On September 25, I turned a venerable 41, and the Dudek collective heralded a combined 1-2-3 or one-hundred twenty-three. The oddly-worded Massachusetts Certificate of Live Birth noted that I was born at 5:48pm with my youngest brother Ray arriving five minutes later at 5:53pm. A birthday is cause for celebration, but at this advanced age, how?

I am learning that you make your own fun. It can be better to throw yourself a party than to expect the world to provide. Furthermore, the family-less 30- and 40-somethings for birthdays traditionally gather at an overpriced restaurant for a loud dinner and an expensive bill. I wanted instead to call friends out to a new, affordable, but memorable locale.

I always wanted a bonfire on a San Francisco beach. I always wanted to bake a birthday cake. Why not bake my own birthday cake and summon forth the willing to a dark, windswept beach for a little party? Nobody then would need to spend much; we do not need to stay out late; and we might finish the evening with a story to tell.

This year, my birthday fell on a Wednesday, a school night. Fortunately, the sun set at 7pm. I spent the previous night baking and icing a cake, a process I not done before. I decided on a red velvet cake because of family history. Back in the day, my poor overworked mother made three single-layer cakes for three birthday sons. To differentiate the cakes, she colored the frosting red, green, and blue. I had the red cake every year, and to celebrate this year, I made a red velvet cake. Unfortunately, Rainbow Grocery finds abhorrent artificial food dyes, and instead sells expensive beet coloring that hardly dyed the brown cake vaguely red brown.

Greg kindly rented a little Fiat to shepherd him, me, rockstar Jon, and a lot of stuff, like a flame thrower, to Ocean Beach on the west coast of San Francisco. John Major planned to arrive later with wood and four more people. Fires were permitted on Ocean Beach but only in designated burn barrels. I assumed that on a public beach both both glass bottles and obvious alcohol were verboten. So I poured a 750mL bottle of Bullit rye into plastic juice bottles.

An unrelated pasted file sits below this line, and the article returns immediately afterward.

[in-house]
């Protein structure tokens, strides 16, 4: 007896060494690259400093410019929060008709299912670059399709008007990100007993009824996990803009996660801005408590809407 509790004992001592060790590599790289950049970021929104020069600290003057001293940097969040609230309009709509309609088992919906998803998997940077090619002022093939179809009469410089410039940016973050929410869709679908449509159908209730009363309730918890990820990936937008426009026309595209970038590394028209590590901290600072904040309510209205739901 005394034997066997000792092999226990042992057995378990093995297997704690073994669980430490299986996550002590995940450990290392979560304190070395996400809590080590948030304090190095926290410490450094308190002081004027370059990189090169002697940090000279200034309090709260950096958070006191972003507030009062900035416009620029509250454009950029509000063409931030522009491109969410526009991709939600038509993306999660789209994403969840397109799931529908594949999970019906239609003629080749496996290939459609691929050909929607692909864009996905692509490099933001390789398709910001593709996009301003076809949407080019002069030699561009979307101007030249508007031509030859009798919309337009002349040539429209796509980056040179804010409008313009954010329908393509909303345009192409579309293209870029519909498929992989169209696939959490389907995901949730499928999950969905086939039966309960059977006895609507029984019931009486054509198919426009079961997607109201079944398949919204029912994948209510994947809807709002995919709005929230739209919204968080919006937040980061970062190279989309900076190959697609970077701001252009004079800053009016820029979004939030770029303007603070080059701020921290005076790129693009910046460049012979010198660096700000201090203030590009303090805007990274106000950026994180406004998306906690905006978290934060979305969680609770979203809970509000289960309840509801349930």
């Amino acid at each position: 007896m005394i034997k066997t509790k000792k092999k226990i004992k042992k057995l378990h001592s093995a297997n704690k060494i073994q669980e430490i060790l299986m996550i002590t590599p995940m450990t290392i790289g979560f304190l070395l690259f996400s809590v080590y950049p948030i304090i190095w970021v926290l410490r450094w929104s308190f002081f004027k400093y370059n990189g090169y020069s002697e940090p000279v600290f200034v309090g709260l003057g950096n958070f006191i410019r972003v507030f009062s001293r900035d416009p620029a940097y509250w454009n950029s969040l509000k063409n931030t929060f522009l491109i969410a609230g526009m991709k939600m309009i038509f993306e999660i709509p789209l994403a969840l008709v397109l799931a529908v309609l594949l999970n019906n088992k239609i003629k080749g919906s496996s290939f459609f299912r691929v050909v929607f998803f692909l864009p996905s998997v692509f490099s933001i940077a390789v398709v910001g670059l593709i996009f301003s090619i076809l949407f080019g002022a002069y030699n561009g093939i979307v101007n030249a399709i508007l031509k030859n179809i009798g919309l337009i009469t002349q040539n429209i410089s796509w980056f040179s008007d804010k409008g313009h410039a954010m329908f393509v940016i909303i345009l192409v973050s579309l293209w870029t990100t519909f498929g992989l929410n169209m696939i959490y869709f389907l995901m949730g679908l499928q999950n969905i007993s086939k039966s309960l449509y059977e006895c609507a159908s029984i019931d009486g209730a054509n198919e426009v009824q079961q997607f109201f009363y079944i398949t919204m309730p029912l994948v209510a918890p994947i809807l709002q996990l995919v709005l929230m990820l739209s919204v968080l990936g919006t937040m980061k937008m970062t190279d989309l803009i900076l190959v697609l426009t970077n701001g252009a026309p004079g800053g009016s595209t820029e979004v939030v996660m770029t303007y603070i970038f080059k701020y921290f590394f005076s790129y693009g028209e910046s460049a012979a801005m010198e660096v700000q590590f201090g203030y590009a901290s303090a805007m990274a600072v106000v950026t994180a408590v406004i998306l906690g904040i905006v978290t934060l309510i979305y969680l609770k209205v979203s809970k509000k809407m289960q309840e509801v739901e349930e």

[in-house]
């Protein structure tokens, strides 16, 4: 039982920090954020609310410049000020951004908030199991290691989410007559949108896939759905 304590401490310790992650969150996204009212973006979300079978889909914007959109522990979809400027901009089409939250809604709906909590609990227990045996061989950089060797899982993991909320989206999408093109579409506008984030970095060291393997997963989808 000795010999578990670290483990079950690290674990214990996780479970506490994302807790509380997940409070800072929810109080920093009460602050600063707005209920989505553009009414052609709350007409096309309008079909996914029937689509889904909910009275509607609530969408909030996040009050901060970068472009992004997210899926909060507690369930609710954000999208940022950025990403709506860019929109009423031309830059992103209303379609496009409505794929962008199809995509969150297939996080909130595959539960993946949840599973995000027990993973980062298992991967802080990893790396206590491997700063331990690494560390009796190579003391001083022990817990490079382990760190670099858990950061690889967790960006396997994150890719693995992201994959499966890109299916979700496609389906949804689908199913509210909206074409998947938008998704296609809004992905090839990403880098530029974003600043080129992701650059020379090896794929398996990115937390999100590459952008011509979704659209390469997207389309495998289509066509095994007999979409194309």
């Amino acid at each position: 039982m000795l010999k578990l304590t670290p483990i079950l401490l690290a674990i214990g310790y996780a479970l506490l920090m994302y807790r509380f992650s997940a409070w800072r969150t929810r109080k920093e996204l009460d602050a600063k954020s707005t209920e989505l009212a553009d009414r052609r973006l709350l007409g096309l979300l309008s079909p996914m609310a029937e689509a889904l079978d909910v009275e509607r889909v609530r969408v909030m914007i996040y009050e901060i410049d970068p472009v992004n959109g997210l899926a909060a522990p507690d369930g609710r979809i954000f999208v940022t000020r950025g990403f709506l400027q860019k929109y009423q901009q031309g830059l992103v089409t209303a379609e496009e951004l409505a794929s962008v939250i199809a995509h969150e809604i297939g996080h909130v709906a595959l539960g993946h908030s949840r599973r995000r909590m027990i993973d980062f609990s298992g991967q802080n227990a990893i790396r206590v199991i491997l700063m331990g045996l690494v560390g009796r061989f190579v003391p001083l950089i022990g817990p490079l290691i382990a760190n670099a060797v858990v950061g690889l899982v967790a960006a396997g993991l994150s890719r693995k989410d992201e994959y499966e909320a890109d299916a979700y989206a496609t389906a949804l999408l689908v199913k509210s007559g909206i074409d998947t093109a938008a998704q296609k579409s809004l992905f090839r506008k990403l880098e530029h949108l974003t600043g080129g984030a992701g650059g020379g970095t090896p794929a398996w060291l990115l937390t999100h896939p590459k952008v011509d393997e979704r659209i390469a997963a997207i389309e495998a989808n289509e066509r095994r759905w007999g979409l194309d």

The sunset kicked up thermals that threw heavy winds and sands. Greg, Jon, and I danced in the fading light by the shore. I unpacked a little sound system whose batteries promptly died and arrayed a coterie of light-up costumes.

John soon after brought wood and the reinforcements of Tom, Josh, and Jason. Bobby and Rob took the MUNI tram to the end of the line. Cris and Katie completed our happy group.

We built a roaring fire, ignored the high winds, opened a bottle of champagne, sang happy birthday with a burnt ember, and ate red velvet birthday cake. The two extra pieces of cake I proffered to the group at the neighboring burn barrel, one of whom was having her birthday too. We inspected the ocean and found it both magical and cold.

We stayed two hours until the fire grew low, the group grew cold and quite drunk. Drink whiskey out of a whiskey bottle, you realize you are drinking whiskey. Drink whiskey out of an ice-tea bottle and you drink far more than you should.

As the party dispersed, everyone packed up their cars and we soared off separately into the night. Driver Greg offered to open the sun roof of the Fiat. I vaguely remember standing on the passenger seat in a dinosaur costume, top half out of the car, roaring at confused pedestrians as we zoomed through the western streets of San Francisco. Roar roar roar roar clunk.

I woke disoriented to sunlight. Where was I? Fortunately, I was in my own bed. I was still in my clothes from the previous night. There was sand everywhere. Looking about, I discovered that late the previous night I had made vain attempts to put away light-up costumes, unpack my bags, take out my contact lenses, and try to make order from chaos.

Thursday, the first day of my 42nd year would be quite rough. I forewent the athleticism of biking to the train station instead to drive late into work. By 11am, I slunk back out to the parking lot to try to sleep off the hangover in the backseat of my car. The rising heat kicked me out thirty minutes later. Why? Why? Why? Do I drink so much? Too much roaring.

Liquids, coffee, walking, rest, and especially time eased the hangover by one o’clock. I would live again and hopefully learn. This bonfire birthday at the beach heralded an auspicious start to a wonderful year of 41. I’m back in my prime.